It seems Nathan Robinson, 28 may have had some residual pent up rage when he allegedly took to chopping up his 350 pound father William Spiller into tiny bits and then placing those bits in storage box assemblage which would serve as a makeshift TV stand. The father’s head would be found inside a filing cabinet just below where the tv sat. Indeed.
The murder would come to light reports the BBC after neighbors noticed ‘pink liquid’ dripping through his ceiling.
William Spiller’s remains would come to be found at a property in Lacey Court, Stedman Road, Bournemouth, in June 2013.
At the time of the purported murder, Nathan and his dad William, 48 had lived together in an apartment in Bournemouth, England, and according to the neighbor, the pair had been arguing about money before Spiller’s death in 2013. When the neighbor confronted Robinson about the seeping liquid, he would note that he was ‘very calm, just normal, very collected.’
Recalled the neighbor, David Kiff: ‘About two weeks ago they [Mr Spiller and his son] had a fight or scuffle up there [in the flat above].
‘I heard the older gent shout out, ‘Get me an ambulance, get me an ambulance’. Since that time I haven’t seen the son or the father. The son was doing something in the bathroom which flooded, and flooded my bathroom [too]. I’ve got pink down my wall and it looks like a trickle of blood in the corner by the bath.’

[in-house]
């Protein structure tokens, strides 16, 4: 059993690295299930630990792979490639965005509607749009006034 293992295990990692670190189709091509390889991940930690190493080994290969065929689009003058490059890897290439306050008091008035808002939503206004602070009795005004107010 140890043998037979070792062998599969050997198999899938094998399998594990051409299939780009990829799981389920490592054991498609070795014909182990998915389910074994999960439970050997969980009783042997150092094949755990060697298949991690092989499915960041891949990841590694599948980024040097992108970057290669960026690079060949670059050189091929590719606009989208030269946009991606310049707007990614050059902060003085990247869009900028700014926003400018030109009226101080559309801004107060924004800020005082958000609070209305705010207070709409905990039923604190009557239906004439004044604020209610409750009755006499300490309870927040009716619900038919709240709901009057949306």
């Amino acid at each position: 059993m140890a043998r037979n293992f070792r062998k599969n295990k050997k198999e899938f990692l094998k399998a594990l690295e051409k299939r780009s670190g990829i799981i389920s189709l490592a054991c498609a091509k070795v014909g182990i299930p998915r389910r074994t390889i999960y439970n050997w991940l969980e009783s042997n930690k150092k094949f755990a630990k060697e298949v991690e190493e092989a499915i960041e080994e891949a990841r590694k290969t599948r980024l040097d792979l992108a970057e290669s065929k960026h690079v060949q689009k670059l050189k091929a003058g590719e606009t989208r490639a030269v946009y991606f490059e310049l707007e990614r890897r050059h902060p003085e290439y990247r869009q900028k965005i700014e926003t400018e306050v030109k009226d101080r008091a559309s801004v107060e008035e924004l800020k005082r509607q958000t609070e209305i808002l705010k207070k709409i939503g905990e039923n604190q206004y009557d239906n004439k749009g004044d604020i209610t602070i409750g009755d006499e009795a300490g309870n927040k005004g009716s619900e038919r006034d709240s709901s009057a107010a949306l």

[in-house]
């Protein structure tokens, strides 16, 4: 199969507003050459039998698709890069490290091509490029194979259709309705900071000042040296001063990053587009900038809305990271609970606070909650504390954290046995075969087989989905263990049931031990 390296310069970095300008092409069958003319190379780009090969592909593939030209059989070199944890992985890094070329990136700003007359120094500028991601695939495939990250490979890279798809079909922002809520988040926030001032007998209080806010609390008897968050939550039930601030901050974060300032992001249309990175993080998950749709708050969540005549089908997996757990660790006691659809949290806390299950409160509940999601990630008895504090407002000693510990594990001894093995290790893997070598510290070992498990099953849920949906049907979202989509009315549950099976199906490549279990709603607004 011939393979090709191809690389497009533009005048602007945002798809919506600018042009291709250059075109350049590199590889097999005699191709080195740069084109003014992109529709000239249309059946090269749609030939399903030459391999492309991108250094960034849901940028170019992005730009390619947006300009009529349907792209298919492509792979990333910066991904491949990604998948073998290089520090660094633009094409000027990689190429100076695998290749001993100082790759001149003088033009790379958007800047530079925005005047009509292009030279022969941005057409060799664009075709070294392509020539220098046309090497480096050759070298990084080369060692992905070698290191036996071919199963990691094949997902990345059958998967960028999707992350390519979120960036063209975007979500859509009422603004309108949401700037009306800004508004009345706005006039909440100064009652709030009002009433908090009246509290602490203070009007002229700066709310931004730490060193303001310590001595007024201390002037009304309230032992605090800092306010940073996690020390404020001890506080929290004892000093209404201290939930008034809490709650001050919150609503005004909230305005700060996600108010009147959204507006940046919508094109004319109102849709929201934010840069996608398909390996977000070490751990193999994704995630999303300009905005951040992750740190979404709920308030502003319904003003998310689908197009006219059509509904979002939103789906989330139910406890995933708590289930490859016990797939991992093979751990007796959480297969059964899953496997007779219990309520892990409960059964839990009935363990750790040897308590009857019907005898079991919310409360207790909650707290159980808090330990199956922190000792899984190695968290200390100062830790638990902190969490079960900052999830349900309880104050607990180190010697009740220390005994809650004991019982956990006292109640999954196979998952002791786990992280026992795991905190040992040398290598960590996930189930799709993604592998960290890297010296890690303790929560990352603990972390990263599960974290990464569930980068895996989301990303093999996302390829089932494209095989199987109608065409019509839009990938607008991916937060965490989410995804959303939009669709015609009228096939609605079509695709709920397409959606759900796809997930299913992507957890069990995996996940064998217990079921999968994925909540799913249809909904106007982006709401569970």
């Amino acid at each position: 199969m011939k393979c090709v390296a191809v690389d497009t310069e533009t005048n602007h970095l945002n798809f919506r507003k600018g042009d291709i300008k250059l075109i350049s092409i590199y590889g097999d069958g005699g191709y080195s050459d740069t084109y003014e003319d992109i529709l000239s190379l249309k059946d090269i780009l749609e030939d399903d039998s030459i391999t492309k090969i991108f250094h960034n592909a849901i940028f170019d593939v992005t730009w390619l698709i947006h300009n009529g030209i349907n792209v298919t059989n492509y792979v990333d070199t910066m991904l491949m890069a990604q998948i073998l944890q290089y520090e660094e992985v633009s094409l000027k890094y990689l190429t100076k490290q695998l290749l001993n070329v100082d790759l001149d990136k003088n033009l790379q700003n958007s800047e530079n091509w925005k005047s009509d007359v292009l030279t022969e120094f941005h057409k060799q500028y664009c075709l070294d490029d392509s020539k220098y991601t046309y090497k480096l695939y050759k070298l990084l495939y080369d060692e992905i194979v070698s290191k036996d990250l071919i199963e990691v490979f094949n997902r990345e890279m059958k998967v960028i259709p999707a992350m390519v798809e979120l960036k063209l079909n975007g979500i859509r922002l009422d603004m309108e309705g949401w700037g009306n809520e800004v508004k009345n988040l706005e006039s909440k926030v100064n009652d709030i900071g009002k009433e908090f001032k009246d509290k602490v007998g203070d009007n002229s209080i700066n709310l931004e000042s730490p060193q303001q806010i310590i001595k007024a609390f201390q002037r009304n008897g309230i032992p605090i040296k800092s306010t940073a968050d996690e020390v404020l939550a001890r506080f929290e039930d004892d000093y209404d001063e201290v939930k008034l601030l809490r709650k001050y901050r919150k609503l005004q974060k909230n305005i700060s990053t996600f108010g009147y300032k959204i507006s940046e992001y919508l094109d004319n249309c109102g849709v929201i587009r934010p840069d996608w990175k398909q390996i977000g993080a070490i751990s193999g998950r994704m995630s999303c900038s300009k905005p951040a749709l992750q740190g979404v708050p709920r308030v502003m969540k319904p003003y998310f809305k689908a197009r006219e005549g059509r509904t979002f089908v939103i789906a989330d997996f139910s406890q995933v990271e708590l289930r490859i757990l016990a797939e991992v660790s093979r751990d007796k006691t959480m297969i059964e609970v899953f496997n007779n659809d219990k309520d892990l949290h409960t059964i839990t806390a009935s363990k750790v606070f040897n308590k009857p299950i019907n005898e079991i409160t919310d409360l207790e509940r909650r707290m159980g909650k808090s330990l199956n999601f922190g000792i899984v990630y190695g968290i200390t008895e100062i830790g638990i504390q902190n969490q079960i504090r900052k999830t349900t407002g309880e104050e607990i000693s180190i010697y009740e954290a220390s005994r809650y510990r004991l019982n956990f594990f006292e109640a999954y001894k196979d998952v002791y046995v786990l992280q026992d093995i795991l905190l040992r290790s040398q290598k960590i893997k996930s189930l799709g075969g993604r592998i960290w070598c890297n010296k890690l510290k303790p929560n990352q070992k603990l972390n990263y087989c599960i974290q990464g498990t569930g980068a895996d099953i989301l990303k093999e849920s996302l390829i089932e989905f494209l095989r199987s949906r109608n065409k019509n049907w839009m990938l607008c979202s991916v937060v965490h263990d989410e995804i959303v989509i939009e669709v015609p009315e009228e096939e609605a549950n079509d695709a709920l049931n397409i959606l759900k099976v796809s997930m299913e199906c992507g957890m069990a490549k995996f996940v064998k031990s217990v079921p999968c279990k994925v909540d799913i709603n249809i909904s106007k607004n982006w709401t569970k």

Nathan Robinson is alleged to have used a box cutter, saw, and hacksaw to chop up his father’s large body—Spiller was 6’5′. After the alleged murder, Robinson took about $12,000 of his father’s money and went on vacation told prosecutors, even going so far to send text messages purporting to come from the dead father to the deceased’s partner, Glenys Molyneaux.
Explains the nydailynews: Mr Lickley said that Mr Robinson took at least £7,750 of his father’s cash and spent up to £300 “drinking, eating and socialising” with friends in Glasgow.
Robinson has reportedly confessed to killing his dad and dismembering the body, but denies murder.
Offered the prosecution: ‘The issue for you to resolve centers on was the defendant’s responsibility at the time of the killing diminished by virtue of an abnormality of mental function so as to reduce the crime from murder to manslaughter?’
The trial, which is expected to last three weeks, continues Thursday.